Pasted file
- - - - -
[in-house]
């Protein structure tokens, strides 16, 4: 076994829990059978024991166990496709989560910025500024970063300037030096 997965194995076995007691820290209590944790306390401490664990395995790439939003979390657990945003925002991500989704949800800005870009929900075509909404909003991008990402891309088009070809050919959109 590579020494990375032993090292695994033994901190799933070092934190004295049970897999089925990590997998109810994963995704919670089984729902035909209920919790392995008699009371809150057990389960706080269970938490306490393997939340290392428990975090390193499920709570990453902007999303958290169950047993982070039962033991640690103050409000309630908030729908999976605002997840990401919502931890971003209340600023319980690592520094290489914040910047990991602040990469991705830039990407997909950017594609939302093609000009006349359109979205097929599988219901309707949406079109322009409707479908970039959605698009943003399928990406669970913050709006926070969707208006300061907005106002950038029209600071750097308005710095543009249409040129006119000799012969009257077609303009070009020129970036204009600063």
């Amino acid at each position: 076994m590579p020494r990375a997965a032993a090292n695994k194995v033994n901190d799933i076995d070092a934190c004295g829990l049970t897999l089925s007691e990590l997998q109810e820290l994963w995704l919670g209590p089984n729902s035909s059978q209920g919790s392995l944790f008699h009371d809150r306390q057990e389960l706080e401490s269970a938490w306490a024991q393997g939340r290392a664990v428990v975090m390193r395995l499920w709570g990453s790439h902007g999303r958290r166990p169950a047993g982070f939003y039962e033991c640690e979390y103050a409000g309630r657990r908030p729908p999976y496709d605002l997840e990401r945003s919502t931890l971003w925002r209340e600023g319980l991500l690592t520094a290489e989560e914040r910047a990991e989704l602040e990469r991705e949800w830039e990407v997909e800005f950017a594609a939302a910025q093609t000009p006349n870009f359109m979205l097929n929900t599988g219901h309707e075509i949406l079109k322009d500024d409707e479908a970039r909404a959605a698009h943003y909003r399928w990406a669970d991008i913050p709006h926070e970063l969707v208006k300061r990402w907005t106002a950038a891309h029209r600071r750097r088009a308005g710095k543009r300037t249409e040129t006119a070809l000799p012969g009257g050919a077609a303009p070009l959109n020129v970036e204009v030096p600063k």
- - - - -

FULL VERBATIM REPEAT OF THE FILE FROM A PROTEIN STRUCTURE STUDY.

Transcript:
[in-house]
């Protein structure tokens, strides 16, 4: 076994829990059978024991166990496709989560910025500024970063300037030096 997965194995076995007691820290209590944790306390401490664990395995790439939003979390657990945003925002991500989704949800800005870009929900075509909404909003991008990402891309088009070809050919959109 590579020494990375032993090292695994033994901190799933070092934190004295049970897999089925990590997998109810994963995704919670089984729902035909209920919790392995008699009371809150057990389960706080269970938490306490393997939340290392428990975090390193499920709570990453902007999303958290169950047993982070039962033991640690103050409000309630908030729908999976605002997840990401919502931890971003209340600023319980690592520094290489914040910047990991602040990469991705830039990407997909950017594609939302093609000009006349359109979205097929599988219901309707949406079109322009409707479908970039959605698009943003399928990406669970913050709006926070969707208006300061907005106002950038029209600071750097308005710095543009249409040129006119000799012969009257077609303009070009020129970036204009600063």
């Amino acid at each position: 076994m590579p020494r990375a997965a032993a090292n695994k194995v033994n901190d799933i076995d070092a934190c004295g829990l049970t897999l089925s007691e990590l997998q109810e820290l994963w995704l919670g209590p089984n729902s035909s059978q209920g919790s392995l944790f008699h009371d809150r306390q057990e389960l706080e401490s269970a938490w306490a024991q393997g939340r290392a664990v428990v975090m390193r395995l499920w709570g990453s790439h902007g999303r958290r166990p169950a047993g982070f939003y039962e033991c640690e979390y103050a409000g309630r657990r908030p729908p999976y496709d605002l997840e990401r945003s919502t931890l971003w925002r209340e600023g319980l991500l690592t520094a290489e989560e914040r910047a990991e989704l602040e990469r991705e949800w830039e990407v997909e800005f950017a594609a939302a910025q093609t000009p006349n870009f359109m979205l097929n929900t599988g219901h309707e075509i949406l079109k322009d500024d409707e479908a970039r909404a959605a698009h943003y909003r399928w990406a669970d991008i913050p709006h926070e970063l969707v208006k300061r990402w907005t106002a950038a891309h029209r600071r750097r088009a308005g710095k543009r300037t249409e040129t006119a070809l000799p012969g009257g050919a077609a303009p070009l959109n020129v970036e204009v030096p600063k």